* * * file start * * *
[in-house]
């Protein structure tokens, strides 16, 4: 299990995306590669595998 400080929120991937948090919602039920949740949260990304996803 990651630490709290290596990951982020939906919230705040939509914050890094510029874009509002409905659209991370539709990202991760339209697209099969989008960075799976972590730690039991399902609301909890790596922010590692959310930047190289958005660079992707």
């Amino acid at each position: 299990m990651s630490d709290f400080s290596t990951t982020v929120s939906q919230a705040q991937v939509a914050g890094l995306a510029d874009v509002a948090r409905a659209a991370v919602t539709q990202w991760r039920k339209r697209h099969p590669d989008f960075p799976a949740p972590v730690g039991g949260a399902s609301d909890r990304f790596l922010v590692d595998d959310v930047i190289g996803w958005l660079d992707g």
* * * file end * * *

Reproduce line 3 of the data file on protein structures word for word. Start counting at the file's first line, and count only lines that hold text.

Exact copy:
């Amino acid at each position: 299990m990651s630490d709290f400080s290596t990951t982020v929120s939906q919230a705040q991937v939509a914050g890094l995306a510029d874009v509002a948090r409905a659209a991370v919602t539709q990202w991760r039920k339209r697209h099969p590669d989008f960075p799976a949740p972590v730690g039991g949260a399902s609301d909890r990304f790596l922010v590692d595998d959310v930047i190289g996803w958005l660079d992707g």